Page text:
sued them for four years' salary—got cast away on a desert island..."
"Your servant," said the man with the scar, bowing. "Funny case, wasn't it? Here was me, making a little fortune on that island, doing nothing for it neither, and them quite unable to give me notice. It often used to amuse me thinking over it while I was there. I did calculations of it—big—all over the blessed atoll in ornamental figuring."
"How did it happen?" said I. "I don't rightly remember the case."
"Well.… You've heard of the Æpyornis?"
"Rather. Andrews was telling me of a new species he was working on only a month or so ago. Just before I sailed. They've got a thigh bone, it seems, nearly a yard long. Monster the thing must have been!"
"I believe you," said the man with the scar. "It was a monster. Sindbad's roc was just a legend of 'em. But when did they find these bones?"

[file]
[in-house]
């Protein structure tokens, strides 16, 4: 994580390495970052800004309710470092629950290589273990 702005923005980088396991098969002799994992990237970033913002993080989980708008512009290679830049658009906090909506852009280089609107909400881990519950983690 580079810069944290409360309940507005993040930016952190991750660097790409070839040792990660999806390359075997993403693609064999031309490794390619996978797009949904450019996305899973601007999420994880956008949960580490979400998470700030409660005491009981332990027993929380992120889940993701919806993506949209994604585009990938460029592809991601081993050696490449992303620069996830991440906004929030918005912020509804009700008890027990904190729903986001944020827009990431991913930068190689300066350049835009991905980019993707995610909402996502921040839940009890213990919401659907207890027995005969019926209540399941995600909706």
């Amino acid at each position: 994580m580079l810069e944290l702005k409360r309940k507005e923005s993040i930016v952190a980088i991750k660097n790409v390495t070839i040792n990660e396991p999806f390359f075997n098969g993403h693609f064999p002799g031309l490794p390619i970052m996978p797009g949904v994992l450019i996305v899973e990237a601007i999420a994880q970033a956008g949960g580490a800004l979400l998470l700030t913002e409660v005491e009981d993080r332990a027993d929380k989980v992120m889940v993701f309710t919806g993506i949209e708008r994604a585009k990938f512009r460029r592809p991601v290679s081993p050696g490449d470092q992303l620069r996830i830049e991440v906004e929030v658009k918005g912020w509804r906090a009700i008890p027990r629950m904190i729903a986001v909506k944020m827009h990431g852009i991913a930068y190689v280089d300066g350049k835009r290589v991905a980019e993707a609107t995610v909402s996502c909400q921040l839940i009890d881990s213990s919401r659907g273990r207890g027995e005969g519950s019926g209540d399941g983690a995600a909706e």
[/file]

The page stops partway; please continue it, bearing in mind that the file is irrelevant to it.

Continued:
"Three or four years ago—'91, I fancy. Why?"
"Why? Because I found them—Lord!—it's nearly twenty years ago. If Dawson's hadn't been silly about that salary they might have made a perfect ring in 'em.… I couldn't help the infernal boat going adrift."
He paused. "I suppose it's the same place. A kind of swamp about ninety miles north of Antananarivo. Do you happen to know? You have to go to it along the coast by boats. You don't happen to remember, perhaps?"
"I don't. I fancy Andrews said something about a swamp."
"It must be the same. It's on the east coast. And somehow there's something in the water that keeps